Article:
Insurance groups caution government on AI road tech
Automated Lane Keeping Systems (ALKS) are not ready to be deployed in 2021, according to insurance lobbyists.
Thatcham Research, the motor insurers’ automotive research centre, and the Association of British Insurers (ABI) have warned the UK government that the technology, which aims to assist autonomous vehicles, is not mature enough to be introduced to roads early next year.
What is ALKS?
The government is expected to allow ALKS on British motorways from spring, subject to the findings of a safety consultation. It would legally allow a driver to remove their hands from the steering wheel and take their eyes off the road at speeds of up to 70mph.
Thatcham Research director of research Matthew Avery said, “Motorists could feasibly watch television in their car from early next year because they believe their Automated Lane Keeping System can be completely trusted to do the job of a human driver.
“But that’s not the reality. The limitations of the technology mean it should be classified as ‘assisted driving’ because the driver must be engaged, ready to take over.”
ALKS 'may not operate safely'
ABI general insurance policy director James Dalton said, “Vehicles equipped with an automated lane-keeping system are a great step towards developing automated vehicles.
“However, drivers must not be given unrealistic expectations about a system’s capability. Thatcham Research has identified some concerning scenarios where ALKS may not operate safely without the driver intervening.”
Researchers point to weaknesses regarding pedestrian encroachment, debris in the road, lane closures and human response times at the speeds involved.
Avery said: “Our conclusion is Automated Lane Keeping System technology is not safe enough to be classified as automated. We believe it should be regarded as assisted technology because the driver needs to remain alert.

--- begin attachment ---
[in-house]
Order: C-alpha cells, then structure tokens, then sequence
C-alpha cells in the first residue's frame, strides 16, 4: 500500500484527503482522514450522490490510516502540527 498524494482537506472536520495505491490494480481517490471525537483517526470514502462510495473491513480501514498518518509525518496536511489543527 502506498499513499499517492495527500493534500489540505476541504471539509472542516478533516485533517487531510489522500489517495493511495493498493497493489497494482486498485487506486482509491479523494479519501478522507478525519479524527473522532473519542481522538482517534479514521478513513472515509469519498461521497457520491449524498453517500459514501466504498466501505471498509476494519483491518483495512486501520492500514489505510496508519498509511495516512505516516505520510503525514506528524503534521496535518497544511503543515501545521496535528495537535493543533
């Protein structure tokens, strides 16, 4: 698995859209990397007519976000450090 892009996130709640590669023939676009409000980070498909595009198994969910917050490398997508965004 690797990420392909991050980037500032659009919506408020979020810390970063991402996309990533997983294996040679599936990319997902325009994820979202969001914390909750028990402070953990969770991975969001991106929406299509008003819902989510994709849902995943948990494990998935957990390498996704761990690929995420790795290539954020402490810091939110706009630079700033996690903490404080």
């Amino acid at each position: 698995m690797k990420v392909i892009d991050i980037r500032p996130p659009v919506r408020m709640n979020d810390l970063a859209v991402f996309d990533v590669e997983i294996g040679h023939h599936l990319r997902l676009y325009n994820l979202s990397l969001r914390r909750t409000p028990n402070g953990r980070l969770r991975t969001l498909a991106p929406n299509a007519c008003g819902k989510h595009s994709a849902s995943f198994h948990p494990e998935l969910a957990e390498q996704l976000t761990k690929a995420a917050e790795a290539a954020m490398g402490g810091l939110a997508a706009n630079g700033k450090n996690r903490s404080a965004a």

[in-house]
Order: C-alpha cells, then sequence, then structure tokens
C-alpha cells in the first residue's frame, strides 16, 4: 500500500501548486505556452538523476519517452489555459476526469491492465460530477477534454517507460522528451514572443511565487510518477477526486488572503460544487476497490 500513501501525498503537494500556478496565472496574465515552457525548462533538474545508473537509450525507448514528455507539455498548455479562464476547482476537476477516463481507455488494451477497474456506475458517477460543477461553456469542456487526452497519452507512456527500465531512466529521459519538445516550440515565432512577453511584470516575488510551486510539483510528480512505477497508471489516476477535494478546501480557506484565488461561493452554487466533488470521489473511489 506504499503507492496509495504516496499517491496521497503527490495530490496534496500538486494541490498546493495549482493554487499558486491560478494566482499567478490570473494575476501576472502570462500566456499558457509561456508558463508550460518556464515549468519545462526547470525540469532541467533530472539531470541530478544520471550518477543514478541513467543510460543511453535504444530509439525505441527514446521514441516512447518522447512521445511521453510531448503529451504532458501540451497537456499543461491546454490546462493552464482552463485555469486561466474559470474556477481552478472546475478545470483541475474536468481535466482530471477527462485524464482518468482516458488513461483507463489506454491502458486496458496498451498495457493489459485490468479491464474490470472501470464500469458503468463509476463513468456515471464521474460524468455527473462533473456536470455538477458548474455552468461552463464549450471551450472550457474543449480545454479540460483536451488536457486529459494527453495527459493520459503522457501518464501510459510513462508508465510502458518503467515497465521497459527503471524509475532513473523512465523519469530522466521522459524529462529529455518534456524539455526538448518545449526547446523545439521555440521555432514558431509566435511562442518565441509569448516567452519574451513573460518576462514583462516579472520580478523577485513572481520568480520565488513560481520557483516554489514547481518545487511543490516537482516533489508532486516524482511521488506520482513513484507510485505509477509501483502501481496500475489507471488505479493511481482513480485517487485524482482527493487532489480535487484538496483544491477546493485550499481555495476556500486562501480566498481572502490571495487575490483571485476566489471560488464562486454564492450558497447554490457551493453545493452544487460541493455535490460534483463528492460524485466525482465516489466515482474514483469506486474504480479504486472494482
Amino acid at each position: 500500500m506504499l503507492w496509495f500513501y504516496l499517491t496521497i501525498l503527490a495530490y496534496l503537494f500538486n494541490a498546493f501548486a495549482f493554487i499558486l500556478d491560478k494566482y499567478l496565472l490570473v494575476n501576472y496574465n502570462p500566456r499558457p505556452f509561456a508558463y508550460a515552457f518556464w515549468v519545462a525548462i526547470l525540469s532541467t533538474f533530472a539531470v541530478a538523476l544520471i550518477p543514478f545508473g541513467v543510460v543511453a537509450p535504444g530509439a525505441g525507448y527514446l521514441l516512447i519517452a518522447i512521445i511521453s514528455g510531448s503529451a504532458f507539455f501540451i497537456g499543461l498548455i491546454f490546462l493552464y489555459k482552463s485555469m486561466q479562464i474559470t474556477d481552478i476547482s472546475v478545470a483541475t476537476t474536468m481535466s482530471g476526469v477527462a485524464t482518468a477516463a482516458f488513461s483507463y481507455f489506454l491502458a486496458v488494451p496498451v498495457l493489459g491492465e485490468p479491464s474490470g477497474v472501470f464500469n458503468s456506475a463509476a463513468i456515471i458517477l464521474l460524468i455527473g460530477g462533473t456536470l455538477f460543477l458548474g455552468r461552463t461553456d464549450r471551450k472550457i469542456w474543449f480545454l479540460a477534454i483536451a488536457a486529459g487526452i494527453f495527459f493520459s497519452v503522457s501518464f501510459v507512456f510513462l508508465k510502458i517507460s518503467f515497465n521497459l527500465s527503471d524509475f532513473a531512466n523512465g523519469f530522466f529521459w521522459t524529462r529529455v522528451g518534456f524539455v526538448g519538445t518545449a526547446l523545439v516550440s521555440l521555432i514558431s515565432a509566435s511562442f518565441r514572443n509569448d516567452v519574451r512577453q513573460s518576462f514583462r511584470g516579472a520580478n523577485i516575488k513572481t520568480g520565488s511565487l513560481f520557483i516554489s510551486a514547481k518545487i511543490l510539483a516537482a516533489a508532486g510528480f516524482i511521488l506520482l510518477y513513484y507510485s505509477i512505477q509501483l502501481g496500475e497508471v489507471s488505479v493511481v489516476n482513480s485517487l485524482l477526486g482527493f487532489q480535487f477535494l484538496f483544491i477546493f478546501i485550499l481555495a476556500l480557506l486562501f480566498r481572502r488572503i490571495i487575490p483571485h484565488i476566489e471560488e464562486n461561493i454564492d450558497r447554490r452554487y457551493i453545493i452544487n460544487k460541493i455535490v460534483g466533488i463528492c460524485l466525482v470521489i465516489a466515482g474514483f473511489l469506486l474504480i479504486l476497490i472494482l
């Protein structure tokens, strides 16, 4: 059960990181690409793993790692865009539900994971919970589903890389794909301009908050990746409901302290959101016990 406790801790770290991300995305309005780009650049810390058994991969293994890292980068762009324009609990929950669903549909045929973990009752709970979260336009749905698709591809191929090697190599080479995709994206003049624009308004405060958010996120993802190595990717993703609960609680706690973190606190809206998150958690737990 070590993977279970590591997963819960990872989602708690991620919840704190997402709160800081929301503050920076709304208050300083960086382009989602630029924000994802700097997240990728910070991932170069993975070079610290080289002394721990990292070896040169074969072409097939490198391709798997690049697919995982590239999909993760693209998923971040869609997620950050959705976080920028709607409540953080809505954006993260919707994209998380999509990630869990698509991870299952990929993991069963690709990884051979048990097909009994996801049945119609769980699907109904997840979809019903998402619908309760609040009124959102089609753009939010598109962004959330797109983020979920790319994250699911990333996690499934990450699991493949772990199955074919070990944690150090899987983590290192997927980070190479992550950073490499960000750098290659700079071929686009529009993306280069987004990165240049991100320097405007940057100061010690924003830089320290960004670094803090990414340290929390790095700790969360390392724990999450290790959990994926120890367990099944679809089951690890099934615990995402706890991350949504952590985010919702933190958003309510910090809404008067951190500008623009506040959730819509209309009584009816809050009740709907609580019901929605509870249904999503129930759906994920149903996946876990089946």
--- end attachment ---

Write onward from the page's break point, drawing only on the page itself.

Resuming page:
“The Government’s proposed timeline for the introduction of automated technology must be revised. It simply isn’t safe enough and its introduction will put UK motorists’ lives at risk.”
What is neuromorphic AI?
AI is dead. Long live AI?
AI is evolving. The first generation of machine learning used ordinary logic and rules to draw conclusions in a very specific manner. A good example would be IBM’s Deep Blue computer, which was trained to play chess to championship standard. That hasn’t disappeared, but it has been augmented by more perceptive deep learning networks that can analyze a broader set of parameters and provide intelligent insights.
And neuromorphic AI is next?
Correct. Neuromorphic computing is a way of designing hardware – microprocessors, really – to work more like human brains. The idea is that this new iteration of AI hardware will allow machine learning of the future to deal better with ambiguity and contradiction, things that are currently difficult to process for computers.
How does neuromorphic AI work?
The problem with current chip architecture is that it is not very efficient. Because of the linearity of the process, the chips have to built with a massive amount of horsepower just in case it’s needed. Building a human brain that way would be unfeasible, so engineers have had to rethink the nature of chip design in their quest to get computers to perform more of the tasks human brains are good at. Enter SNNs.
What’s an SNN?
A spiking neural network (SNN) is, in the words of chipmaker Intel, “a novel model for arranging those elements to emulate natural neural networks that exist in biological brains.” Each ‘neuron’ fires independently, triggering other neurons only when they are required. Intel again: “By encoding information within the signals themselves and their timing, SNNs simulate natural learning processes by dynamically remapping the synapses between artificial neurons in response to stimuli.”